A funny thing happened over in the much-wealthier town.
My older son (age 23) was routinely getting together with a friend [we'll call him Bob... not his name] to work out while both of them were off from school this summer. Sometimes they'd lift at my house, sometimes at Bob's parents' house. Sometimes they'd do sprints at the track, and maybe even work a kettlebell or a sled-drag into the day's effort. Less often they'd go for a run.
It didn't take long.
"You guys are back here lifting today? I thought you were going to Bob's house."
I was glad to see my son, but surprised.
"Yeah...." he replied. "It seems like we have a problem over there. It's not a problem if we use Bob's dad's rower in his driveway, and it's not a problem if we take our shirts off. Oh, it's also not a problem if we run all around town with our shirts off. So it's not an exhibitionist/ostentatious thing."
"So, what's...." I interrupted myself as I realized the deal. "No way! Let me guess: Bob's parents think weightlifting is unseemly and a little too, oh, pedestrian and blue-collar, and so they are good with everything until the barbell comes out? Then the neighbors might notice."
"It would seem so...."
"So there are people all over that town running and cycling. Hell, even Bob's dad uses his rower in the driveway. And this is no problem. But you've done something far worse, apparently. You've brought the lower-class sports to the properties of the rich."
And then I read this article. It's an eye-opener called What Your Workout Says About Your Social Class.
And then I thought a little more about my own life. Outside of CrossFit, how do the well-educated people that I professionally interact with exercise? There are runners -- a lot of runners. Some triathletes. Some cyclists. There's a lot of long-distance cardio going on. There is, conversely, very little weightlifting going on among those folks, and even less if you confine the term "weightlifting" to mean "something full-body involving a barbell, not just isolation machines at a gym."
Then toss something else into the mix: low-fat dogma. You may have run across this article recently as well. The bottom line of it is an NIH study that showed low-fat eating regimens failing miserably next to low-carb/high-fat/no-caloric-restriction ones. It struck a nerve, not because I was surprised -- hell, it's like an ad for paleo/primal -- but because I wonder how it's going to play with the more upper-crust folks.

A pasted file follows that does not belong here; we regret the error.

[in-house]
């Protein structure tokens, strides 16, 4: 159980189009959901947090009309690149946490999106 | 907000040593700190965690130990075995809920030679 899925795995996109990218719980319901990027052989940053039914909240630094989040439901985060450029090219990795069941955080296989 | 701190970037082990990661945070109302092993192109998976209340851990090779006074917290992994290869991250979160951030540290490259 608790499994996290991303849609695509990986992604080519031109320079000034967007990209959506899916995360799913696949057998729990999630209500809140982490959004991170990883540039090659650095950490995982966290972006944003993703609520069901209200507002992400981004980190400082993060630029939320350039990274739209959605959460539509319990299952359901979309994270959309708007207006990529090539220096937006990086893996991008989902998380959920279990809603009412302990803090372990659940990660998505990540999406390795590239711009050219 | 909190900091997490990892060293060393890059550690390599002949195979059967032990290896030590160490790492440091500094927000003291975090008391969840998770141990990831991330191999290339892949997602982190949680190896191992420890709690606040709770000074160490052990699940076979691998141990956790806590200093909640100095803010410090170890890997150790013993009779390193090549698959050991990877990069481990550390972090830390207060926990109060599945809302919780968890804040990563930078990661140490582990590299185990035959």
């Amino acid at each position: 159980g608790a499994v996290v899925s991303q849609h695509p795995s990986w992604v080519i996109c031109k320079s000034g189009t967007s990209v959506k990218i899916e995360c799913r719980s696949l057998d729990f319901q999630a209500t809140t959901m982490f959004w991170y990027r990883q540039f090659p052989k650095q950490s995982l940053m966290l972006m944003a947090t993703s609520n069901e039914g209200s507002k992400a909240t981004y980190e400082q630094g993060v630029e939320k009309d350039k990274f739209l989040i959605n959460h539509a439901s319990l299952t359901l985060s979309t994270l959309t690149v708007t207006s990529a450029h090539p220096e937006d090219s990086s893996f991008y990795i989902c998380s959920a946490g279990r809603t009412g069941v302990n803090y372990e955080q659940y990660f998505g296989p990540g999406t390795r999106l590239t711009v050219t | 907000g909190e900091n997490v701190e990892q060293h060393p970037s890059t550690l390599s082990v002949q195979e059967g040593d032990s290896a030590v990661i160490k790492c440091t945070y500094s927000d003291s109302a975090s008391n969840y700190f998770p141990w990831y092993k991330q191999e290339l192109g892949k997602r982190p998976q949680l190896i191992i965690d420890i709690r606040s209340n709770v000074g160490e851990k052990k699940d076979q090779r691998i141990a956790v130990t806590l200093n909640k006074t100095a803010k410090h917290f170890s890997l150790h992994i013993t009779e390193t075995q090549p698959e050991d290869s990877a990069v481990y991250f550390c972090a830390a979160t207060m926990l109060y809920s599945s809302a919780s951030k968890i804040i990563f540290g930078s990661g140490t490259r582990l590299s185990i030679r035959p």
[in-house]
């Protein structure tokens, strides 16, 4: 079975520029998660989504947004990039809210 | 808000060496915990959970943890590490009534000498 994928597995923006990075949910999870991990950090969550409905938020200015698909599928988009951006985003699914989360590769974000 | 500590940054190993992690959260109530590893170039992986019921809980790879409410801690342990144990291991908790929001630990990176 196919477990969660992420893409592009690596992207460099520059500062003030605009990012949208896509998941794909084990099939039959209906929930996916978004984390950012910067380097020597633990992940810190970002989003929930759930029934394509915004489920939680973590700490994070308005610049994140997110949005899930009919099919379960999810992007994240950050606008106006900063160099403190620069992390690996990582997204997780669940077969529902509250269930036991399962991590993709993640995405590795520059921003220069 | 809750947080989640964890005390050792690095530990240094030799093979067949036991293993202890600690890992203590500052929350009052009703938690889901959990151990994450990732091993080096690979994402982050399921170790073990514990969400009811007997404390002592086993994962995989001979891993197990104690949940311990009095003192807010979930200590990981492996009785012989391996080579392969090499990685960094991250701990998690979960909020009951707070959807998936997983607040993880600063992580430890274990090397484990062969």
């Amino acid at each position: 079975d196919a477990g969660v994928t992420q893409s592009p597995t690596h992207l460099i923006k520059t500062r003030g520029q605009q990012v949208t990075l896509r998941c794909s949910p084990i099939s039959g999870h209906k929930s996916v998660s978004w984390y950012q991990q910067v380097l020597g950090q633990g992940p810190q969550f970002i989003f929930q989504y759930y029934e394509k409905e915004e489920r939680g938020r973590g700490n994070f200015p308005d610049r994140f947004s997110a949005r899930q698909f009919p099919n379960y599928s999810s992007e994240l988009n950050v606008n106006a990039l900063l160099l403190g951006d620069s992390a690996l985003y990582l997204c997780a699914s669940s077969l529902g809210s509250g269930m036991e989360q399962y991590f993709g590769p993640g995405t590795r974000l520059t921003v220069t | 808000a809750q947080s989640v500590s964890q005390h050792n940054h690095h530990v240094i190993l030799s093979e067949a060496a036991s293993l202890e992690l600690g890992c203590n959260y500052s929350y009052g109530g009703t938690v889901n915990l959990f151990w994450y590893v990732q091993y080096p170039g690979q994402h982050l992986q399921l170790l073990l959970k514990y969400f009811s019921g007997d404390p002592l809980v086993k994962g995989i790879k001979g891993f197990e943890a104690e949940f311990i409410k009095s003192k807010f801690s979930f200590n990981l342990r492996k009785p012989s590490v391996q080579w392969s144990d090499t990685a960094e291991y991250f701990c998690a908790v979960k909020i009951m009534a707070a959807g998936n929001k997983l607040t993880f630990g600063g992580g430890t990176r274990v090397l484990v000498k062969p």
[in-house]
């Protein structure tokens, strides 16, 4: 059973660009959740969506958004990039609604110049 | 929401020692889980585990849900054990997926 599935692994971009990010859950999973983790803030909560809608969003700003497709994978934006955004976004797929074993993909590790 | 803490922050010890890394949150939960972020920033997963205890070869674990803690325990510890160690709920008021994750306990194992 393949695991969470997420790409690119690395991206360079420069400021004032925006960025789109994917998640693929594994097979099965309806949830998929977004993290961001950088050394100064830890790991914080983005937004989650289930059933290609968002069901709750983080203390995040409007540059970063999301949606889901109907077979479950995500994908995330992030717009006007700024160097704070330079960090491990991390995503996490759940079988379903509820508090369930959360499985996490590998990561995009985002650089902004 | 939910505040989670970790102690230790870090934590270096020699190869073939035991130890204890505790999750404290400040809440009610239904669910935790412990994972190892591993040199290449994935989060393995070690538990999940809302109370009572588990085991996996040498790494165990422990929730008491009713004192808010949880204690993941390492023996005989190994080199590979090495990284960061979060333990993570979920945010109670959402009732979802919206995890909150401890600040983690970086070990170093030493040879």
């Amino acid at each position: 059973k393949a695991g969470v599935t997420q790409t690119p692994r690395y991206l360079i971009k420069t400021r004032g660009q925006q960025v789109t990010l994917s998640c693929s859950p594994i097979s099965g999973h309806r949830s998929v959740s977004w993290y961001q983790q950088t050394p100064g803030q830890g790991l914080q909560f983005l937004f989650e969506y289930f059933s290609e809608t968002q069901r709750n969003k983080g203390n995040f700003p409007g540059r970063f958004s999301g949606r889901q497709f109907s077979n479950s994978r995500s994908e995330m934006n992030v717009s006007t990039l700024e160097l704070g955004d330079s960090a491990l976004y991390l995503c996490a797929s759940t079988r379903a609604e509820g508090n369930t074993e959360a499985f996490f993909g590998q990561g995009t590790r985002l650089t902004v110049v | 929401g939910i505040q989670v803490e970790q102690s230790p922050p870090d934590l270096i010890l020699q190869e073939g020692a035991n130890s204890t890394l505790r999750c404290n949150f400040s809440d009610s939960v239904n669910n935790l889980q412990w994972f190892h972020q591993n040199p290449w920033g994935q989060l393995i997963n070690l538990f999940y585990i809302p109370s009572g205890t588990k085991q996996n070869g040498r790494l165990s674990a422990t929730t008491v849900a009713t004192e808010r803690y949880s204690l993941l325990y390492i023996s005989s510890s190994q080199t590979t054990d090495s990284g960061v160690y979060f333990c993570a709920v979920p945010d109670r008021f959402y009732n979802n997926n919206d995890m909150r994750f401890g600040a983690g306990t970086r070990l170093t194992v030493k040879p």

My own completely unscientific study of the high-income/non-weightlifting/heavy-cardio exercise crowd has most of them following a path of some sort of low-fat awfulness in their food. Usually there is a "diet," often accompanied with caloric restriction, guilt and a lot of time watching numbers on the scale. There is a tremendous amount of self-deprivation in much of it as well.
Yes, CrossFit is changing the paradigm a bit. It seems that if we can get the prep-schoolers into a CF box, and put a barbell in their hands, we often can get them off of skim milk, vegetarianism and soy burgers at the same time. But it's more of a struggle. Again, my own unscientific study of CrossFitters shows that the average cop/firefighter/tradesperson is more likely to quickly embrace (or, at least, not fight about) both the food and exercise component of a primal lifestyle than the better-educated, who will still be secretly doing long runs that they don't really like** -- but think are the "real" way to be fit -- and eating low-fat yogurt and "heart healthy whole grains" [sic].
And yeah, I'm a lawyer, former distance runner and former near-vegetarian who ate whole grains like it was his job and devoured more soy burgers than real ones as of just a few years ago. I never picked up a barbell until I was 46 years old. So don't see this piece as some sort of class-war Molotov cocktail tossed over the well-educated-guy's fence. I am one of those well-educated guys who wasn't doing any of this stuff optimally as of just a few years back. But because of that, I also see a little more closely what is going on with my peers in that regard. They are, on the whole, missing the bus on both diet and exercise. Part of it is from misinformation. But quite often there's something else going on there as well.
**This is in contrast to some distance runners that I know who actually enjoy it. More power to them. People should do things that make them happy. I just hate to see someone doing something he or she hates, grinning and bearing it for "health" reasons.